An old black and white photograph from the convict leasing era that shows about 100 prisoners working on a construction site in Texas.
Texas State Library and Archives Commission
Prisoners on a construction site in Texas during the convict leasing era.

Emails between PRG and the UConn researchers obtained under the Freedom of Information Act showed that, near the end of 2020 — after the project had been stalled for about a year — Archer applied for a prestigious anthropology grant from the Wenner-Gren Foundation and got it. She planned to use that funding for her research on the Sugar Land 95, along with another recently uncovered historic cemetery in Austin. But when PRG heard the news, the group didn’t take it well.

Whitley sent Bolnick a letter saying it was unethical for her and Archer to submit the grant application without telling her first, and that she was “shocked by [their] effrontery.”

“At this point, neither you nor Samantha can discuss the Sugar Land 95 with any public forum …” Whitley wrote. “Neither you nor Sam are given permission to give public lectures, interviews, or discuss this project … with any outside individuals. …If Samantha can continue with the research, we will be included in any discussions and guidance regarding her dissertation research as it applies to the Sugar Land 95.”

Bolnick and Archer planned to use the grant to pay for materials like the chemicals they use and to help cover the cost of having the DNA sequenced.

It seemed clear to us that PRG wanted to be the only ones telling the story of the Sugar Land 95. The group’s members told us no one was allowed to do genetic research on the remains without going through them. They barred the UConn researchers from discussing their work and threatened to take the project away from them. Then, in September, Graham emailed to ask us to make the family trees we’ve created on private.

We decided not to because we hope that people who don’t know they might be a descendant of the Sugar Land 95 can find this information and engage with the project if they so choose.

 A black sign reads "Bullhead Camp Cemetery"
Brittney Martin
The Texas Newsroom
Signs at the Sugar Land 95 cemetery identify it as "Bullhead Camp Cemetery," a name the hosts of Sugar Land say is incorrect.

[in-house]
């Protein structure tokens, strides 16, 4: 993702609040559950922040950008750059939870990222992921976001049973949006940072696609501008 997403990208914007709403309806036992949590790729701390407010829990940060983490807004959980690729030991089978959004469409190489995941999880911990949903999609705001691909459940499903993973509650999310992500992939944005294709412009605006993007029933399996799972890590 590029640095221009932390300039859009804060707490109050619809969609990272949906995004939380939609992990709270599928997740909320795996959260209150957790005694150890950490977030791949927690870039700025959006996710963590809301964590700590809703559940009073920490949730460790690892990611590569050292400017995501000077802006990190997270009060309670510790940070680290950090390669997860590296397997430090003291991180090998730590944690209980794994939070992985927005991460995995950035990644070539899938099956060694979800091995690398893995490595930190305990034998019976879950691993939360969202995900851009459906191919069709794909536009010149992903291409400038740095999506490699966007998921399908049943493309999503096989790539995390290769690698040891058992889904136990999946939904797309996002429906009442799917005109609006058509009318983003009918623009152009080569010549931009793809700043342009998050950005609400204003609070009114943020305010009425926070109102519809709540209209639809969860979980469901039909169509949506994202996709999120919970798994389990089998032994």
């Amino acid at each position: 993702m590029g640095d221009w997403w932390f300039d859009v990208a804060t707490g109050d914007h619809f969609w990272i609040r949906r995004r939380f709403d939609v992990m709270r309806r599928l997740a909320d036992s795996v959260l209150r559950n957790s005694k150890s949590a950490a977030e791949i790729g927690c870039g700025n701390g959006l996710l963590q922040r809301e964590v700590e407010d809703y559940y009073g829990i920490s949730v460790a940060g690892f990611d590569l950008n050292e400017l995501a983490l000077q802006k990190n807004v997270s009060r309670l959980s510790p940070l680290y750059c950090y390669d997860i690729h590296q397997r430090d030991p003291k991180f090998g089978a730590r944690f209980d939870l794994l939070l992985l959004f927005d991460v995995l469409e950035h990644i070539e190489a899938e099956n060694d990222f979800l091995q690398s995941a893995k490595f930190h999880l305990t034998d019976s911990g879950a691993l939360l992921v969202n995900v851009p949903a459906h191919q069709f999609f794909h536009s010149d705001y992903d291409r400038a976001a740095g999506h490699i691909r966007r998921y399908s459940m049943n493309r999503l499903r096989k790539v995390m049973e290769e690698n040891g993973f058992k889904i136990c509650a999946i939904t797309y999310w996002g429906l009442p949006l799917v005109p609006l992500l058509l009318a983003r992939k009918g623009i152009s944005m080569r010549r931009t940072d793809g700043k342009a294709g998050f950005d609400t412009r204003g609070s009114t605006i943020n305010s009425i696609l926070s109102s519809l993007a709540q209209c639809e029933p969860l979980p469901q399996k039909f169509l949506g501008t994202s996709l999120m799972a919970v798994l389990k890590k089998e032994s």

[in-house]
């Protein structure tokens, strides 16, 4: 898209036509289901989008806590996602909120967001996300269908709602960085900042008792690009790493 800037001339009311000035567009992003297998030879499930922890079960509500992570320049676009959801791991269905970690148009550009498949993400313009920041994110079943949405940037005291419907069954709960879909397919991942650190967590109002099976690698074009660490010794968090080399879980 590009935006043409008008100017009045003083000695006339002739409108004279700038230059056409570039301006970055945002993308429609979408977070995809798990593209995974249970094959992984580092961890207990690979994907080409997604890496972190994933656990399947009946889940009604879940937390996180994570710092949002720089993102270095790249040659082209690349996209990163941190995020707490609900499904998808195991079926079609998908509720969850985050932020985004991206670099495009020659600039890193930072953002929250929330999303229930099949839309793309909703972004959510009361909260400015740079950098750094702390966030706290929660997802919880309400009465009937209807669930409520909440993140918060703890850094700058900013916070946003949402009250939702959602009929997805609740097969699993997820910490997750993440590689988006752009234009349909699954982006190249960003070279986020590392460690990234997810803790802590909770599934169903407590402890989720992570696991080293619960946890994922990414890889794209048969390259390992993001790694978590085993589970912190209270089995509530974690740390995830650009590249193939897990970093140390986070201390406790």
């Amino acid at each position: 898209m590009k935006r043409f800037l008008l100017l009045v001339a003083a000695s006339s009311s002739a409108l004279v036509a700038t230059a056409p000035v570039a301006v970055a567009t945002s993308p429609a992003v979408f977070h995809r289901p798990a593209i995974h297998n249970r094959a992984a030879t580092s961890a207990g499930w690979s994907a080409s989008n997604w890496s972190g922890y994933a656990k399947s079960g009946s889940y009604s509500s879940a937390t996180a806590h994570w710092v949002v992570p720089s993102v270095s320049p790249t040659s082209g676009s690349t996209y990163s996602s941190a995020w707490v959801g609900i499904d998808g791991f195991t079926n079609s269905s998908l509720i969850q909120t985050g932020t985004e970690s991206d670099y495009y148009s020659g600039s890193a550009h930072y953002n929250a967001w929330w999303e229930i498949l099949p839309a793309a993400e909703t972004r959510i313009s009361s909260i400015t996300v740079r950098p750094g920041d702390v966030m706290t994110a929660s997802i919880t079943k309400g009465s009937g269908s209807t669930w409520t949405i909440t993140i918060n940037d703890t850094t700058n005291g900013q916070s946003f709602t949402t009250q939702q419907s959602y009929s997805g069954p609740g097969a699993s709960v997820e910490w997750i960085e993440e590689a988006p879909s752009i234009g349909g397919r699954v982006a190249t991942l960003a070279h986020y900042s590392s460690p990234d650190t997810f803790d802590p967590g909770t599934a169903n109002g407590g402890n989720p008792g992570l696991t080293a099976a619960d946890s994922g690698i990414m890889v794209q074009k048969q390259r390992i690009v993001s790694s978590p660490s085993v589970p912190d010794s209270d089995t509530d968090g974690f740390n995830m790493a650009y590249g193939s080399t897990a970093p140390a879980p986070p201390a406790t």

We’ve spent countless hours talking to each member of PRG, studying their findings, listening to their presentations and reading their emails. And we don’t believe that they’re purposely stalling this research. What the evidence does suggest is less sinister but no less frustrating: PRG is in over its head. By the group’s own admission, it doesn’t have the money, the time or the necessary expertise to complete the work it set out to do. And yet, it has not given up control.

Then there’s the issue of the cemetery name. Throughout this series, we’ve referred to the cemetery here as the Sugar Land 95 cemetery. But officially, it has a different name: The Bullhead Camp Cemetery. That’s the name on the signs, it’s the name Reign Clark and the other researchers used throughout their 535-page report, and it’s the name that will appear on the official state historical marker soon to be erected on this site. So why, you might ask, haven’t we been calling it the Bullhead Camp Cemetery all along?

Well, because it’s not the Bullhead Camp Cemetery. And if you’re thinking, "Who cares what they call it. It’s just a name on a few signs, right?"


We know there really is a Bullhead Camp Cemetery somewhere in Sugar Land; it just hasn’t been found yet. And because of PRG, no one’s looking for it.

This story continues in Episode 7 of "Sugar Land," an investigative podcast series from The Texas Newsroom. Subscribe and listen wherever you get your podcasts.

Naomi Reed and Brittney Martin are the hosts of "Sugar Land,” an investigative series from The Texas Newsroom.